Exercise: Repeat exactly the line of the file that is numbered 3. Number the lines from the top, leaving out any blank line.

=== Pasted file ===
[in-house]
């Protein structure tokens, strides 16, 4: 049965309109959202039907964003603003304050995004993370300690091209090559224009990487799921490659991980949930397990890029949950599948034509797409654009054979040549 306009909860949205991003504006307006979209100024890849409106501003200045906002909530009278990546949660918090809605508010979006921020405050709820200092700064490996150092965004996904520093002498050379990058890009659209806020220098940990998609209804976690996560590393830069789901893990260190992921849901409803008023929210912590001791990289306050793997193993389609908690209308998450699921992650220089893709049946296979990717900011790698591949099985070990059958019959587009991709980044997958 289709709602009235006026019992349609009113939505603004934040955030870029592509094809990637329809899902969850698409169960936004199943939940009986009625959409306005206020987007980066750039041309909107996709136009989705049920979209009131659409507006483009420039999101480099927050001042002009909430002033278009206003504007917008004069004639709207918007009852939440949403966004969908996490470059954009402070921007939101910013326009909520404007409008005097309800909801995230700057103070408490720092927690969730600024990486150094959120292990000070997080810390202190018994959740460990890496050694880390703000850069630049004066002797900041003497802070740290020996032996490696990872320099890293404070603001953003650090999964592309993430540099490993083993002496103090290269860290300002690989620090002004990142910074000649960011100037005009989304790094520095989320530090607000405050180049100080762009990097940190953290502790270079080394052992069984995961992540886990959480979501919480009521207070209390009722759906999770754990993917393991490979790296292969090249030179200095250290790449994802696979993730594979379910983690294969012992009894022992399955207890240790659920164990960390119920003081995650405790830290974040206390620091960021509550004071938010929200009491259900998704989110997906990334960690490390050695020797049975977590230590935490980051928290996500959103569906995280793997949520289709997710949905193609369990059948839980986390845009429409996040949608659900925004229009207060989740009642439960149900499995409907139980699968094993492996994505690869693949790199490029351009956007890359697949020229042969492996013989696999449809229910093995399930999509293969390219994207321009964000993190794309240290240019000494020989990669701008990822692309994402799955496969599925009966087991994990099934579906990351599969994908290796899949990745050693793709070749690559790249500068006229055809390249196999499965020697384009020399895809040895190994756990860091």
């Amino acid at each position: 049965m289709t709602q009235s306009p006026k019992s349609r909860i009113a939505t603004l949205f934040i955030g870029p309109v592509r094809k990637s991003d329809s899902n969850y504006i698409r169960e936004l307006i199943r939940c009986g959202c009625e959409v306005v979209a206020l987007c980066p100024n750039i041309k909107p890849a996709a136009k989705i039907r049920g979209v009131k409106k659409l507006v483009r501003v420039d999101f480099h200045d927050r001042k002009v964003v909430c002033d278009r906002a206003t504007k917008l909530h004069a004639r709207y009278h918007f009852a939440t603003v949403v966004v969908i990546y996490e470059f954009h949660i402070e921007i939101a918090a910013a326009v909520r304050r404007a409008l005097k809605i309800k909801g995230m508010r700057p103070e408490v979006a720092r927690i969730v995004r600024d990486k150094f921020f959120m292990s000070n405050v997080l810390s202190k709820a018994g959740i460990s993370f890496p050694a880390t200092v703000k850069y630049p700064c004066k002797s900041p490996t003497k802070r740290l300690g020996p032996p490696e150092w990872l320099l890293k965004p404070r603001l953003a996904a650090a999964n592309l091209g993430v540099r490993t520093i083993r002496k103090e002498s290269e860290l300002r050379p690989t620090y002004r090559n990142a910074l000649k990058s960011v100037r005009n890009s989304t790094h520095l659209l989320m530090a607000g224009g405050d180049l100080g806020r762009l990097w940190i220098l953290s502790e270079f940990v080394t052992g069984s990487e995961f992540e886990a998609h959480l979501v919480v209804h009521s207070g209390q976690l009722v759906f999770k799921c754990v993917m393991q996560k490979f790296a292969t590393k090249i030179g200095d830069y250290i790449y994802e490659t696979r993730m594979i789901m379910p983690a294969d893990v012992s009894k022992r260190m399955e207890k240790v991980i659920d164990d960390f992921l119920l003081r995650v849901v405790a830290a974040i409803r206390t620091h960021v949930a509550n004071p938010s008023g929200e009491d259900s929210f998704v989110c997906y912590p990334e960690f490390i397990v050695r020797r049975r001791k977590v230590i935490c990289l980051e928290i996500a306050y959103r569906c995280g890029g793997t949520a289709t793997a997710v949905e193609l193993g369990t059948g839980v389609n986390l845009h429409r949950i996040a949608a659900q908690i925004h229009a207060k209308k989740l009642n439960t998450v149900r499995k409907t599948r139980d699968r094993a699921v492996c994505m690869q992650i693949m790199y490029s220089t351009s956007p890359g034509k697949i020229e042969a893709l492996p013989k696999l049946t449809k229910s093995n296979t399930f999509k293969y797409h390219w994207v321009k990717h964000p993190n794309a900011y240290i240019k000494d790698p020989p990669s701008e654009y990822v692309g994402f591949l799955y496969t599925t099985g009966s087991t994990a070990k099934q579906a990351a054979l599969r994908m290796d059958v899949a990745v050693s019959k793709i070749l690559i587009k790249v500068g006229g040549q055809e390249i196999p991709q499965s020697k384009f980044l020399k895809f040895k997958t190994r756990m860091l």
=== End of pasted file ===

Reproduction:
């Amino acid at each position: 049965m289709t709602q009235s306009p006026k019992s349609r909860i009113a939505t603004l949205f934040i955030g870029p309109v592509r094809k990637s991003d329809s899902n969850y504006i698409r169960e936004l307006i199943r939940c009986g959202c009625e959409v306005v979209a206020l987007c980066p100024n750039i041309k909107p890849a996709a136009k989705i039907r049920g979209v009131k409106k659409l507006v483009r501003v420039d999101f480099h200045d927050r001042k002009v964003v909430c002033d278009r906002a206003t504007k917008l909530h004069a004639r709207y009278h918007f009852a939440t603003v949403v966004v969908i990546y996490e470059f954009h949660i402070e921007i939101a918090a910013a326009v909520r304050r404007a409008l005097k809605i309800k909801g995230m508010r700057p103070e408490v979006a720092r927690i969730v995004r600024d990486k150094f921020f959120m292990s000070n405050v997080l810390s202190k709820a018994g959740i460990s993370f890496p050694a880390t200092v703000k850069y630049p700064c004066k002797s900041p490996t003497k802070r740290l300690g020996p032996p490696e150092w990872l320099l890293k965004p404070r603001l953003a996904a650090a999964n592309l091209g993430v540099r490993t520093i083993r002496k103090e002498s290269e860290l300002r050379p690989t620090y002004r090559n990142a910074l000649k990058s960011v100037r005009n890009s989304t790094h520095l659209l989320m530090a607000g224009g405050d180049l100080g806020r762009l990097w940190i220098l953290s502790e270079f940990v080394t052992g069984s990487e995961f992540e886990a998609h959480l979501v919480v209804h009521s207070g209390q976690l009722v759906f999770k799921c754990v993917m393991q996560k490979f790296a292969t590393k090249i030179g200095d830069y250290i790449y994802e490659t696979r993730m594979i789901m379910p983690a294969d893990v012992s009894k022992r260190m399955e207890k240790v991980i659920d164990d960390f992921l119920l003081r995650v849901v405790a830290a974040i409803r206390t620091h960021v949930a509550n004071p938010s008023g929200e009491d259900s929210f998704v989110c997906y912590p990334e960690f490390i397990v050695r020797r049975r001791k977590v230590i935490c990289l980051e928290i996500a306050y959103r569906c995280g890029g793997t949520a289709t793997a997710v949905e193609l193993g369990t059948g839980v389609n986390l845009h429409r949950i996040a949608a659900q908690i925004h229009a207060k209308k989740l009642n439960t998450v149900r499995k409907t599948r139980d699968r094993a699921v492996c994505m690869q992650i693949m790199y490029s220089t351009s956007p890359g034509k697949i020229e042969a893709l492996p013989k696999l049946t449809k229910s093995n296979t399930f999509k293969y797409h390219w994207v321009k990717h964000p993190n794309a900011y240290i240019k000494d790698p020989p990669s701008e654009y990822v692309g994402f591949l799955y496969t599925t099985g009966s087991t994990a070990k099934q579906a990351a054979l599969r994908m290796d059958v899949a990745v050693s019959k793709i070749l690559i587009k790249v500068g006229g040549q055809e390249i196999p991709q499965s020697k384009f980044l020399k895809f040895k997958t190994r756990m860091l």